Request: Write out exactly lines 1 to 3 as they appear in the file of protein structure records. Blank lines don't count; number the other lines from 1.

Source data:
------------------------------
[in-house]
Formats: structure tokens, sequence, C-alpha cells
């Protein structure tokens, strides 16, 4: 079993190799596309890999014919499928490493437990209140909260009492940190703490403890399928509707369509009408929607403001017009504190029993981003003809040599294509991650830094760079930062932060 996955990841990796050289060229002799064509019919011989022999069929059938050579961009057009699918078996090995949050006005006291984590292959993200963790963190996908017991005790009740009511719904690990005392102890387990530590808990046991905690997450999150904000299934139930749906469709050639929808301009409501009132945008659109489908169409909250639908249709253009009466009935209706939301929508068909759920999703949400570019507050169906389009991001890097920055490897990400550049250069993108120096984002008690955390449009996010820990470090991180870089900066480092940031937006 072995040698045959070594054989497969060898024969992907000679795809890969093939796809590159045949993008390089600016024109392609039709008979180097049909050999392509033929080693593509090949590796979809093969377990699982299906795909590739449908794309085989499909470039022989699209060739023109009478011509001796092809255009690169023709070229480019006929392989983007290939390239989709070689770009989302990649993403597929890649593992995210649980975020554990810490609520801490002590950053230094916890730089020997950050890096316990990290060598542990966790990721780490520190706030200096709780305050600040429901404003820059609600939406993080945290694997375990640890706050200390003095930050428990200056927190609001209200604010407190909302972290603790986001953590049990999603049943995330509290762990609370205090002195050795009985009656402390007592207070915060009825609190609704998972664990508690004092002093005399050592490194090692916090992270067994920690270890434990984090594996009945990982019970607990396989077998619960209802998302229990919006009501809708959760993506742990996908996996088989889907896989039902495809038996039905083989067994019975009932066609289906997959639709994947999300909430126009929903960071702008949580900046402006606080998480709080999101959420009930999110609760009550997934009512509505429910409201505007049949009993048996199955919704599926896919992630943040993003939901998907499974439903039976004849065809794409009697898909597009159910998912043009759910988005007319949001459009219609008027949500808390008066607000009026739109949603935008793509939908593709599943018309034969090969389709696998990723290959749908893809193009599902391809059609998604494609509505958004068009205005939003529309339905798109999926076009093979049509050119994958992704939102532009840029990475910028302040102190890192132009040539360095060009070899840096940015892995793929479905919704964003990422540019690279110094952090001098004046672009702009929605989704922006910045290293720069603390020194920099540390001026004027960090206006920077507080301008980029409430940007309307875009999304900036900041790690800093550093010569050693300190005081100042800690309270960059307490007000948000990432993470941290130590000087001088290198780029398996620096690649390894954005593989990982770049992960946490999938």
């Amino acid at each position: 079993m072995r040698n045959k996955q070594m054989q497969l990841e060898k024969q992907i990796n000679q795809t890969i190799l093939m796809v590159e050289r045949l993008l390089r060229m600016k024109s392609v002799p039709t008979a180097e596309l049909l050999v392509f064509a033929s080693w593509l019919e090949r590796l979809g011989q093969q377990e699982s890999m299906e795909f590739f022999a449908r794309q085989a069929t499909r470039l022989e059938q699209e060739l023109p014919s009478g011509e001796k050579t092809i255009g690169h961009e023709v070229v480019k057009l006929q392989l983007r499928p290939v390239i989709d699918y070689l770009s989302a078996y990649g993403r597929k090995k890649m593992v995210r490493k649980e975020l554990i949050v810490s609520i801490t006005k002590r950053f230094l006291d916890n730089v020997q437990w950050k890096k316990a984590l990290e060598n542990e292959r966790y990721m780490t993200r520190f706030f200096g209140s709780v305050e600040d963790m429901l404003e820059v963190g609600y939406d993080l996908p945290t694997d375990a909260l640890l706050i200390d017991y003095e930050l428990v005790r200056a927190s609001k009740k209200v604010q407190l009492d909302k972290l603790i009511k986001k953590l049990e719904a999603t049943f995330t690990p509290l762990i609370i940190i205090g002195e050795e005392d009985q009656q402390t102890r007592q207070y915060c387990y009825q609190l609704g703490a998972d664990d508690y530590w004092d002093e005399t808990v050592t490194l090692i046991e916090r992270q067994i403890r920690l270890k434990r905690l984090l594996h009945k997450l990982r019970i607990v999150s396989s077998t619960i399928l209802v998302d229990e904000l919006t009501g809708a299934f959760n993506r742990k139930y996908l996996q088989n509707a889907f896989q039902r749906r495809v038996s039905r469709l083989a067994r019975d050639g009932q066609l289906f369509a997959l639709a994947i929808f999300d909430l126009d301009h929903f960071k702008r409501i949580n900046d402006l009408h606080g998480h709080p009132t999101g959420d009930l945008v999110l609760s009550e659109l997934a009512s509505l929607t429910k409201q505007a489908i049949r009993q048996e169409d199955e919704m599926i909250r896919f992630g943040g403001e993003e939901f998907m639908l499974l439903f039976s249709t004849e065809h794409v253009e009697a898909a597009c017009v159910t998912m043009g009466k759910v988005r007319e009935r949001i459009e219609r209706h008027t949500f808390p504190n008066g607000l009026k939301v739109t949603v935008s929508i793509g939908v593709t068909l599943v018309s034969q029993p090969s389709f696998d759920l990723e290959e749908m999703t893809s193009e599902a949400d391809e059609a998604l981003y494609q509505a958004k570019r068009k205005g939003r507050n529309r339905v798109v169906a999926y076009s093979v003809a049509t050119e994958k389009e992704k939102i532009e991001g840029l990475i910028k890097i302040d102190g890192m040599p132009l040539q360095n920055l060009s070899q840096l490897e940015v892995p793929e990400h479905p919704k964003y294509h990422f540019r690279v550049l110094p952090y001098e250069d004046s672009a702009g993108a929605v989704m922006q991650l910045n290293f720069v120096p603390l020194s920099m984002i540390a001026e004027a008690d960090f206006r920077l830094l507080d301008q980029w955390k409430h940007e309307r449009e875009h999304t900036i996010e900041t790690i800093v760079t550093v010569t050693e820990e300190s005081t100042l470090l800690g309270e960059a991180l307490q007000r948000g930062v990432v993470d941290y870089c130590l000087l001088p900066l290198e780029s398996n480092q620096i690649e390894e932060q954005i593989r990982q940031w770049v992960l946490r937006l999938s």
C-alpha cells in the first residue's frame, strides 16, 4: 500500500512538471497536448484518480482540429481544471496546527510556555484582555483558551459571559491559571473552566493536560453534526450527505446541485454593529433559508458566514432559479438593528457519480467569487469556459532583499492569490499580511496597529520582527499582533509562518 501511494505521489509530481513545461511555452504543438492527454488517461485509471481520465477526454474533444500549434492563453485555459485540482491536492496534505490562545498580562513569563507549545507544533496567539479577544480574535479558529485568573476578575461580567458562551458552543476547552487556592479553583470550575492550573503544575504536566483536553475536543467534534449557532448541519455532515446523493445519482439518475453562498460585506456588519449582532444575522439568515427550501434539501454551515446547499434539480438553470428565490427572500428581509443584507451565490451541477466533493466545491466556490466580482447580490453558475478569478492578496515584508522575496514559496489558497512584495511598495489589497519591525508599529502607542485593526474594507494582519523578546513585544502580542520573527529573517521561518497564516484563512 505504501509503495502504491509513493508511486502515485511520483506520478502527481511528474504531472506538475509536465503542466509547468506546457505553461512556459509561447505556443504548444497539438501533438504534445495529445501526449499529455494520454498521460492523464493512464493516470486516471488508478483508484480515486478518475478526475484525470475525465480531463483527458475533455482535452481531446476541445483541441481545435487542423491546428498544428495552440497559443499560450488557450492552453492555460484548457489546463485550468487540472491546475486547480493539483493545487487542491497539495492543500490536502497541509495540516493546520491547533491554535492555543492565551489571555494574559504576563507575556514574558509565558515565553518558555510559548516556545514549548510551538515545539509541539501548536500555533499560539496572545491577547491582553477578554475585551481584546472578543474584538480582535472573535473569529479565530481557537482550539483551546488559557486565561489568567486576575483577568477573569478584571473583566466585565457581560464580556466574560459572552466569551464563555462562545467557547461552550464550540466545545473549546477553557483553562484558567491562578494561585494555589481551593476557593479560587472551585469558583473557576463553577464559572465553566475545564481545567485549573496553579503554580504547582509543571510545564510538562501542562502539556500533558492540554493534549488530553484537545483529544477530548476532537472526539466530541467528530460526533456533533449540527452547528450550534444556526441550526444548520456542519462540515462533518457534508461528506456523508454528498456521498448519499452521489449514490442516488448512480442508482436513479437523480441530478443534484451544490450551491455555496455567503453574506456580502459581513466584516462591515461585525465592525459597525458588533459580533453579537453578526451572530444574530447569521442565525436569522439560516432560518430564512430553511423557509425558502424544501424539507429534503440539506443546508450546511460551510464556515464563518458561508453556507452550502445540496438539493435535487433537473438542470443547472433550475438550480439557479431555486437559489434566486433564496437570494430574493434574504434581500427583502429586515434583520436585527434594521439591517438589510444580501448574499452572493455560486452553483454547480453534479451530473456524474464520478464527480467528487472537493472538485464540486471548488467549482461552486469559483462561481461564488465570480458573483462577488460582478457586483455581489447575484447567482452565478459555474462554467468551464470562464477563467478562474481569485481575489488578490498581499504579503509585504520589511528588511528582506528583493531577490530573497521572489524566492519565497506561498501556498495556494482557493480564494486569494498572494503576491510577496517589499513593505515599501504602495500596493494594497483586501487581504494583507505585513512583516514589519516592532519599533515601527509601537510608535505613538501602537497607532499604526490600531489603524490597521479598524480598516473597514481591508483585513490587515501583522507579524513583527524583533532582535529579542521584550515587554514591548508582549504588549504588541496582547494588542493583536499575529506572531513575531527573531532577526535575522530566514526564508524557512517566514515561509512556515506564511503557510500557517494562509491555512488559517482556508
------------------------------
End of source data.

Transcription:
[in-house]
Formats: structure tokens, sequence, C-alpha cells
């Protein structure tokens, strides 16, 4: 079993190799596309890999014919499928490493437990209140909260009492940190703490403890399928509707369509009408929607403001017009504190029993981003003809040599294509991650830094760079930062932060 996955990841990796050289060229002799064509019919011989022999069929059938050579961009057009699918078996090995949050006005006291984590292959993200963790963190996908017991005790009740009511719904690990005392102890387990530590808990046991905690997450999150904000299934139930749906469709050639929808301009409501009132945008659109489908169409909250639908249709253009009466009935209706939301929508068909759920999703949400570019507050169906389009991001890097920055490897990400550049250069993108120096984002008690955390449009996010820990470090991180870089900066480092940031937006 072995040698045959070594054989497969060898024969992907000679795809890969093939796809590159045949993008390089600016024109392609039709008979180097049909050999392509033929080693593509090949590796979809093969377990699982299906795909590739449908794309085989499909470039022989699209060739023109009478011509001796092809255009690169023709070229480019006929392989983007290939390239989709070689770009989302990649993403597929890649593992995210649980975020554990810490609520801490002590950053230094916890730089020997950050890096316990990290060598542990966790990721780490520190706030200096709780305050600040429901404003820059609600939406993080945290694997375990640890706050200390003095930050428990200056927190609001209200604010407190909302972290603790986001953590049990999603049943995330509290762990609370205090002195050795009985009656402390007592207070915060009825609190609704998972664990508690004092002093005399050592490194090692916090992270067994920690270890434990984090594996009945990982019970607990396989077998619960209802998302229990919006009501809708959760993506742990996908996996088989889907896989039902495809038996039905083989067994019975009932066609289906997959639709994947999300909430126009929903960071702008949580900046402006606080998480709080999101959420009930999110609760009550997934009512509505429910409201505007049949009993048996199955919704599926896919992630943040993003939901998907499974439903039976004849065809794409009697898909597009159910998912043009759910988005007319949001459009219609008027949500808390008066607000009026739109949603935008793509939908593709599943018309034969090969389709696998990723290959749908893809193009599902391809059609998604494609509505958004068009205005939003529309339905798109999926076009093979049509050119994958992704939102532009840029990475910028302040102190890192132009040539360095060009070899840096940015892995793929479905919704964003990422540019690279110094952090001098004046672009702009929605989704922006910045290293720069603390020194920099540390001026004027960090206006920077507080301008980029409430940007309307875009999304900036900041790690800093550093010569050693300190005081100042800690309270960059307490007000948000990432993470941290130590000087001088290198780029398996620096690649390894954005593989990982770049992960946490999938």